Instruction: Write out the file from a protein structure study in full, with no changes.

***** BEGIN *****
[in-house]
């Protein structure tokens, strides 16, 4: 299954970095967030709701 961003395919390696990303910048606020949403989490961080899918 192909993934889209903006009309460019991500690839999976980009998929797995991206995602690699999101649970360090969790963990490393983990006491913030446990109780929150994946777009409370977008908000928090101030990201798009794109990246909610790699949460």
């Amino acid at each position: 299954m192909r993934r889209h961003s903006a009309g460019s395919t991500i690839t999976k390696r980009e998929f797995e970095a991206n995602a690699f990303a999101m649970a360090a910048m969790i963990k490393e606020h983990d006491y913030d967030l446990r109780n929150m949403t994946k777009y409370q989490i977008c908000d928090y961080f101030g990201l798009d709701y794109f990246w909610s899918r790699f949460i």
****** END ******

[in-house]
């Protein structure tokens, strides 16, 4: 299954970095967030709701 961003395919390696990303910048606020949403989490961080899918 192909993934889209903006009309460019991500690839999976980009998929797995991206995602690699999101649970360090969790963990490393983990006491913030446990109780929150994946777009409370977008908000928090101030990201798009794109990246909610790699949460």
């Amino acid at each position: 299954m192909r993934r889209h961003s903006a009309g460019s395919t991500i690839t999976k390696r980009e998929f797995e970095a991206n995602a690699f990303a999101m649970a360090a910048m969790i963990k490393e606020h983990d006491y913030d967030l446990r109780n929150m949403t994946k777009y409370q989490i977008c908000d928090y961080f101030g990201l798009d709701y794109f990246w909610s899918r790699f949460i």